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  • Coffee Break 3/7/2022


    • Russia started facing huge costs as a result from its isolation by Western allies from the global financial system, global trade and high-tech.
    • In his testimony before Congress, Fed chair Jerome Powell supported a quarter-point rate increase in March but opened the door to more aggressive moves should inflation remain elevated for longer.
    • In his State of the Union speech to the US Congress, US president Joe Biden addressed a wide range of issues from the Russian crisis to the new Made in America plan but failed to be specific.
    • February PMI’s continued to show a recovery even if they were often revised slightly lower in the US and Europe as we are leaving Omicron behind. Meanwhile inflation persists.
    • Further on the data front, the US economy added 678k non-farm payrolls as the labour market recovery is gaining traction. Participation rate and wage developments revealed on-going tight situation.



    • Geopolitics will stay front and centre. The most awaited and impactful news flow will come from Emerging Europe as Russia defies all sanctions following the invasion of Ukraine.
    • Inflation will be one of the focus of attention for markets. In the US, the CPI release for the month of February is expected to be in shouting distance of 8.0% YoY, the fastest in 40 years.
    • The geopolitical impact on the inflation-growth context is likely to lead the ECB governing council to delay and not end its bond-buying stimulus programme yet and revise its path towards interest rate hikes.
    • Preliminary data on US consumer sentiment amid inflationary pressures and a near universal awareness of rising Fed funds rate the following week is due. Data was collected before the Russian invasion.


    • Core scenario
      • Core scenario
      • The Russian military invasion of Ukraine might lead to significant tensions and alter the market outlook over the medium term. For now, a scenario of above-potential economic growth remains but the achievable numbers’ range may be lower in the short term.
      • The latest messages sent by the Fed (interest rate lift off and balance sheet run off) and the steepness of the path towards monetary tightening will also condition performance in 2022. On a medium term, liquidity reduction is a turning point.
      • In the US, elevated inflation and rather strong growth, while expected to fade in 2022, should drive interest rates and bond yields higher.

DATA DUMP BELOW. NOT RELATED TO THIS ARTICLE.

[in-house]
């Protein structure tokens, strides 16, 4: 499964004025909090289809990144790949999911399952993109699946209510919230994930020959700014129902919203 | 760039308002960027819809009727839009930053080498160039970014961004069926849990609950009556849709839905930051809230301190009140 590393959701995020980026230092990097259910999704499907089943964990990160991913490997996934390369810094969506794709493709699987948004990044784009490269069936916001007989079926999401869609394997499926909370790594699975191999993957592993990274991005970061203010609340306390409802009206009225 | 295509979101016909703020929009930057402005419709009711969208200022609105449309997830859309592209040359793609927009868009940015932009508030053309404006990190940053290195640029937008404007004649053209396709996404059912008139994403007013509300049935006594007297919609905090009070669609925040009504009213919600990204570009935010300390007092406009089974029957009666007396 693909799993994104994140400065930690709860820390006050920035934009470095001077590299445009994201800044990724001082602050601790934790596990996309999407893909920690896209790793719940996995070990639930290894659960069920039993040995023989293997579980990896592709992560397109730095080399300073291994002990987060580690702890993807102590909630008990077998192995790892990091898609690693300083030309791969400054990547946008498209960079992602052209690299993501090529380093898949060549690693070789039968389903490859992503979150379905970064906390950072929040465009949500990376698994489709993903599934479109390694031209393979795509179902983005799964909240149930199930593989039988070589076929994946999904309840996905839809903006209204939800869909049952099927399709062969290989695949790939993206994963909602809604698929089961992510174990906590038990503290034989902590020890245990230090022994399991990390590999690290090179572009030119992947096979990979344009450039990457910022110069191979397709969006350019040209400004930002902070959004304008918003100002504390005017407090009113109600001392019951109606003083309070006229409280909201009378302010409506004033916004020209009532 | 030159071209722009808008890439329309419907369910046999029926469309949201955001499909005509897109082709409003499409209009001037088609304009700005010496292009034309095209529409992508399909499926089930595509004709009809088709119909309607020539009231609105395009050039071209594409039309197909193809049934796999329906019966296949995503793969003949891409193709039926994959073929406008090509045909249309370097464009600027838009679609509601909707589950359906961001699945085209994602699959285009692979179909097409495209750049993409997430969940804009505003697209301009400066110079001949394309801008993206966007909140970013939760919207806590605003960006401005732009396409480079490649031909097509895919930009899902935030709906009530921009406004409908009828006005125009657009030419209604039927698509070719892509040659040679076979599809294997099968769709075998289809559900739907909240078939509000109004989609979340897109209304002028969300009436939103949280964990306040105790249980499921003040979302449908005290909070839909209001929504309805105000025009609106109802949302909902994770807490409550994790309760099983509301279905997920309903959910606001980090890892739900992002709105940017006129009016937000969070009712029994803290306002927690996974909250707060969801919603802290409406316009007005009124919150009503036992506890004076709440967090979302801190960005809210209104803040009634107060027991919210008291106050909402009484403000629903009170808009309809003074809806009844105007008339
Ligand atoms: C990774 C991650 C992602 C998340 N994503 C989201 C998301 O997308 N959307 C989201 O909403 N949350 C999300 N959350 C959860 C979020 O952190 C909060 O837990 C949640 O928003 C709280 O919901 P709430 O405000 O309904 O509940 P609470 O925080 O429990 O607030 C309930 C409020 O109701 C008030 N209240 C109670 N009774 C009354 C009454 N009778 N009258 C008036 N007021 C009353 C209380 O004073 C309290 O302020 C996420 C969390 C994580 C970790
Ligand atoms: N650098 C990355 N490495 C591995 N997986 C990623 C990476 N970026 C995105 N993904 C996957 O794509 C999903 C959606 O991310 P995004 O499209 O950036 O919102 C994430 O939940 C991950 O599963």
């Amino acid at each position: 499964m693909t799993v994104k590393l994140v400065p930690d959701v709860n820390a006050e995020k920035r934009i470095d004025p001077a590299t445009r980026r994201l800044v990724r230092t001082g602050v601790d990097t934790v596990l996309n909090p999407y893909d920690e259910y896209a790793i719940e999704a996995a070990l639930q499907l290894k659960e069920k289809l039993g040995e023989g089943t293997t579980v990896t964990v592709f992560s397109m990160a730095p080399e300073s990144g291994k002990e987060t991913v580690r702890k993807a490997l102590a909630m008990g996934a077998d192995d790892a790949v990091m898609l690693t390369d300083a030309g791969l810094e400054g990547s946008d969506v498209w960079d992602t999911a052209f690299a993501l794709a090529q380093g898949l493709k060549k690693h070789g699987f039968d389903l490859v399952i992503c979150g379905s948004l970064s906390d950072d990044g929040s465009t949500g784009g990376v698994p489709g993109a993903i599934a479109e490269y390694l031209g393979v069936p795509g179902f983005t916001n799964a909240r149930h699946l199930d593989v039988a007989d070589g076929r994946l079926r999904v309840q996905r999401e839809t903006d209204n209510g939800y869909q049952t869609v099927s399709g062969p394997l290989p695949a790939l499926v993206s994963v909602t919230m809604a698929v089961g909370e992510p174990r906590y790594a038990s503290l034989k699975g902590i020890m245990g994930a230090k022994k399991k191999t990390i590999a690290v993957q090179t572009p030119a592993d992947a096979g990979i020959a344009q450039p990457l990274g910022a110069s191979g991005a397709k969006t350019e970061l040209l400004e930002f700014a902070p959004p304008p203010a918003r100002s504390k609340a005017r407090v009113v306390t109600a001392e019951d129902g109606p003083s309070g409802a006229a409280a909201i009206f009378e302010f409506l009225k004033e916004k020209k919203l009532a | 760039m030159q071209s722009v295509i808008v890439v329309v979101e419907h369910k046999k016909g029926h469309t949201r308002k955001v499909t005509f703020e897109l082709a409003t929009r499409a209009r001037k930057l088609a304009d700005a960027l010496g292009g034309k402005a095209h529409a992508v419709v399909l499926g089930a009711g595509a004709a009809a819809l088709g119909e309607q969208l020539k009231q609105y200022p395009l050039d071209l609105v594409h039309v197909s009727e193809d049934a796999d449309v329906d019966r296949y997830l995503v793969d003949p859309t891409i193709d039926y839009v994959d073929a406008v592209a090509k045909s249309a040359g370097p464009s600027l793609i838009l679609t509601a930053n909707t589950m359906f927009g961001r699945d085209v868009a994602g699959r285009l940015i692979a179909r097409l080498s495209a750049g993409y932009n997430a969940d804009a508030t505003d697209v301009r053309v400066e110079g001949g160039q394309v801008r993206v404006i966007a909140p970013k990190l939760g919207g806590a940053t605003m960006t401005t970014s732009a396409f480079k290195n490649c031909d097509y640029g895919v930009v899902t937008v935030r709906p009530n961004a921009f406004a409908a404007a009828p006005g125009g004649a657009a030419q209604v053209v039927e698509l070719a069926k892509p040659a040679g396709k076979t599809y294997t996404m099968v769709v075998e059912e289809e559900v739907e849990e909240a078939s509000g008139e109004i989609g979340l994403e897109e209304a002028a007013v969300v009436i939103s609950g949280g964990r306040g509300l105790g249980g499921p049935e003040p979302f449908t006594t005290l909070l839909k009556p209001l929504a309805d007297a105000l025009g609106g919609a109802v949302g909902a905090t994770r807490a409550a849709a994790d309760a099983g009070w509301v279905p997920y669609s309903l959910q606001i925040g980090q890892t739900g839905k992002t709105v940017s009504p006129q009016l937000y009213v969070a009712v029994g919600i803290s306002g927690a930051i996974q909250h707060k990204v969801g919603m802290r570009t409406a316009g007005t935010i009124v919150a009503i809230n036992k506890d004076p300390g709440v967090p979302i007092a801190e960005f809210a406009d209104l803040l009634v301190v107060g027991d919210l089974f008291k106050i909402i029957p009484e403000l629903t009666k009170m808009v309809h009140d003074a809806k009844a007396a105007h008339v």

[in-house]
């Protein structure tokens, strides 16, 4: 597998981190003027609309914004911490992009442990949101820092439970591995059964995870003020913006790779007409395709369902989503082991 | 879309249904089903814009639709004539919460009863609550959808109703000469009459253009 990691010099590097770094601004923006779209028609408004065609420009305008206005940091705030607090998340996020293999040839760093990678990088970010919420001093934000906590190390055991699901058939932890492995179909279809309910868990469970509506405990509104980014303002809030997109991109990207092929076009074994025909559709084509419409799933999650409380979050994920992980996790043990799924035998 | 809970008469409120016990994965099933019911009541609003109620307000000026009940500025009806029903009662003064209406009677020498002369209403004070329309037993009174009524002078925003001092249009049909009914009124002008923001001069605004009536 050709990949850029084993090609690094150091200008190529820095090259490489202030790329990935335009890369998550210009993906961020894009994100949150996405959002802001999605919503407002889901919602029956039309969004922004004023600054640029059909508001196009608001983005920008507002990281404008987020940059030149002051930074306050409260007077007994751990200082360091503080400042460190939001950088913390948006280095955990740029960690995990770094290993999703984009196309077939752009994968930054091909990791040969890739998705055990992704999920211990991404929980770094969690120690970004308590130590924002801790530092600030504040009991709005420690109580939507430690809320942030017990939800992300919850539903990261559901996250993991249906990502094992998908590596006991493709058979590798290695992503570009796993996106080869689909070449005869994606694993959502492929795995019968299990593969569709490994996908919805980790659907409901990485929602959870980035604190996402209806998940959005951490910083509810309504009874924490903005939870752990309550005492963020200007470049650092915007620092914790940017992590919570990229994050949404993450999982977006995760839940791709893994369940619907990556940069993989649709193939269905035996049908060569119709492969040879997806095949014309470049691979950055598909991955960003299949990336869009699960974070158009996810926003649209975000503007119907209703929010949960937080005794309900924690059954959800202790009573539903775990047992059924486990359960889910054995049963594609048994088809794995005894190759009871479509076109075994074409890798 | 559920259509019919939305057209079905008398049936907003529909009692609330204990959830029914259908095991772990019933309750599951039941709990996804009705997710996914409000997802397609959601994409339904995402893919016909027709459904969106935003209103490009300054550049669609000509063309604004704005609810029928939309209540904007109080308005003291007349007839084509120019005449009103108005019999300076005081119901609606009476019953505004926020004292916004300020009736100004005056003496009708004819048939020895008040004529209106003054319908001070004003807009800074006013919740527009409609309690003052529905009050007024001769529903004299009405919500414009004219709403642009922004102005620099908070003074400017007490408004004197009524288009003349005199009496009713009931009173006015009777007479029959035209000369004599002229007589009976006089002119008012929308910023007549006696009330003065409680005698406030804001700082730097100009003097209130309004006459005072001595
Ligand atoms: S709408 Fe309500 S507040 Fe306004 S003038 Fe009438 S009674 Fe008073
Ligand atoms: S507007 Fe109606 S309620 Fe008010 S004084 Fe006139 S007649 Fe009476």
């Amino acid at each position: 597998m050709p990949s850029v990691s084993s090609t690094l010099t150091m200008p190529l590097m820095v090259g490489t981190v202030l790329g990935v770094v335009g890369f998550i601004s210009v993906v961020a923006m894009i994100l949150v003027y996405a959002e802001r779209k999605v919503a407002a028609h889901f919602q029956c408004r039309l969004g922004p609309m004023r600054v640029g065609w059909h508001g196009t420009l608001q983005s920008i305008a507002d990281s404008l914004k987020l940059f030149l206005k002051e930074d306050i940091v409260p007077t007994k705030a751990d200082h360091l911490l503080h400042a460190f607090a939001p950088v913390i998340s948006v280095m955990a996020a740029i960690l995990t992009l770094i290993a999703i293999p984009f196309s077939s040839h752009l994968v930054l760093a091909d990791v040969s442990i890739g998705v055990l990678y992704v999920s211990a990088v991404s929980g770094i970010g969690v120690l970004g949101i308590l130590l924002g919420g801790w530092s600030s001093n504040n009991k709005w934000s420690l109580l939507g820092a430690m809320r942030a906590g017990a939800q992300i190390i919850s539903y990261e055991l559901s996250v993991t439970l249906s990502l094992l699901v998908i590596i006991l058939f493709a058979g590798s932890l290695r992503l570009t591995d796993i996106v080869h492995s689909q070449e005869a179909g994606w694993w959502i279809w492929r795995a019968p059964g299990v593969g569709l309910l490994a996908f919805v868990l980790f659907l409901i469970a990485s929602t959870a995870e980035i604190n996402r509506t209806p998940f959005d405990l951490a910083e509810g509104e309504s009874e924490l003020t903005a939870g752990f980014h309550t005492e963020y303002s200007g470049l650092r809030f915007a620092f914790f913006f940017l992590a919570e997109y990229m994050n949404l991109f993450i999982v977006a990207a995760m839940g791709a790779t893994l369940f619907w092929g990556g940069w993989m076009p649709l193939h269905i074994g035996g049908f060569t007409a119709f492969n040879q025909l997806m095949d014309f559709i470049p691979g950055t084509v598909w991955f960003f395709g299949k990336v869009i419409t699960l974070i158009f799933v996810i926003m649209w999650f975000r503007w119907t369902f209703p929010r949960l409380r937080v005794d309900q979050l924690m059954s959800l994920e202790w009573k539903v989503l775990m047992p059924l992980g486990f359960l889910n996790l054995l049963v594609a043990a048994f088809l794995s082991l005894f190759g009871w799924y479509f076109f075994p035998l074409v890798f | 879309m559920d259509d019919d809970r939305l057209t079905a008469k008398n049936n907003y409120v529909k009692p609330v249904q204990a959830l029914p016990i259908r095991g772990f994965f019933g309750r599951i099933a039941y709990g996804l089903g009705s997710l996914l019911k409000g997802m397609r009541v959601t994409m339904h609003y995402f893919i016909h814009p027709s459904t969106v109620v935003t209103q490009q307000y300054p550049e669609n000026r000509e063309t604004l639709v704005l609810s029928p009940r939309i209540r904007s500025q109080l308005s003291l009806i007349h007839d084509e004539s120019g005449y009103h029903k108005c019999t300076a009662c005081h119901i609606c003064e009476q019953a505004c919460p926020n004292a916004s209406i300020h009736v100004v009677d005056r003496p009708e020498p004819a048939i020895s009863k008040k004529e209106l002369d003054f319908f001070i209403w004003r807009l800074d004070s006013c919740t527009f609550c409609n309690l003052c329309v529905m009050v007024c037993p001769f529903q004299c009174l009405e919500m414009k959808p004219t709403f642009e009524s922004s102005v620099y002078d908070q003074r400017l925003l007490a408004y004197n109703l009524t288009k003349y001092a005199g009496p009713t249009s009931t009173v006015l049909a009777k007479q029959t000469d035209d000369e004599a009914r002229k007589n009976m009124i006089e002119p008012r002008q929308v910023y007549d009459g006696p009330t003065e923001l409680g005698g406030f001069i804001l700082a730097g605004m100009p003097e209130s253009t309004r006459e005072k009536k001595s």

• In Europe, we might continue to live with negative real interest rates for some time.
    • Risks
      • The Russia-Ukraine war will push energy prices further and continue weighing on investor sentiment while sanctions usually end up hurting both sanctioned and sanctioning parties.
      • A brutal, faster-than-anticipated rate tightening in the US - if inflationary pressures increase and/or persist - could jeopardize the recovery.
      • The COVID-19 and its variants underline the risk of a stop-and-go in economic restrictions.
      • Also, supply side constraints are numerous and counting due to the Russian conflict. They will last longer than expected and extreme supply tension could impact economic and corporate earnings growth.


    Central banks’ path towards rate normalisation is being challenged by the Russia-Ukraine war as high energy prices usually go hand in hand with lower economic growth or stagflation. The Fed will likely not change its stance in the short term but the ECB may mark a pause. Overall, central banks’ credibility in their forward guidance and the evolution of the growth/inflation context will remain key. The lack of clarity in markets’ direction had already led us to trim equity exposure towards neutral. Depending on how far energy prices go, inflation should remain uncomfortably elevated and weigh on growth. We have no choice but to deal with uncertainty, especially in a context of challenging geopolitics. We know from the past that armed conflicts do not have a lasting impact on markets, except when they lead to an energy crisis.



    The shifts in economic and inflationary regimes will call for a dynamic equity allocation. We still expect inflation to peak in Q1 2022 as bottlenecks start to ease.

    1. Our most recent strategy adjustments to the shorter investment horizon and increasing volatility include derivatives strategies to protect our exposure to equities. We have an overall neutral positioning on equities, but with a recent adjustment:
      • via a partial profit taking of our exposure to UK equities and
      • via a more balanced exposure between US and European equities, which are more vulnerable to the current conflict.
      We also remain overweight Emerging market equities, due to attractive valuation:
      • via China (rebound of credit impulse) and
      • via Latin America (support from rising commodity prices)
    2. In our fixed income allocation: We keep a short duration (as the rise in bond yields is not over in our view) and diversification, via emerging debt and inflation-linked bonds
    3. In our long-term thematics and trends allocation: Our convictions spread across Health Care, Demographic Evolution and Consumption, Climate Change and Innovation. In the current context, we privilege the former, but setbacks on the latter thematics could provide attractive entry points.
    4. In our currency allocation strategy we recently added JPY, CHF and USD.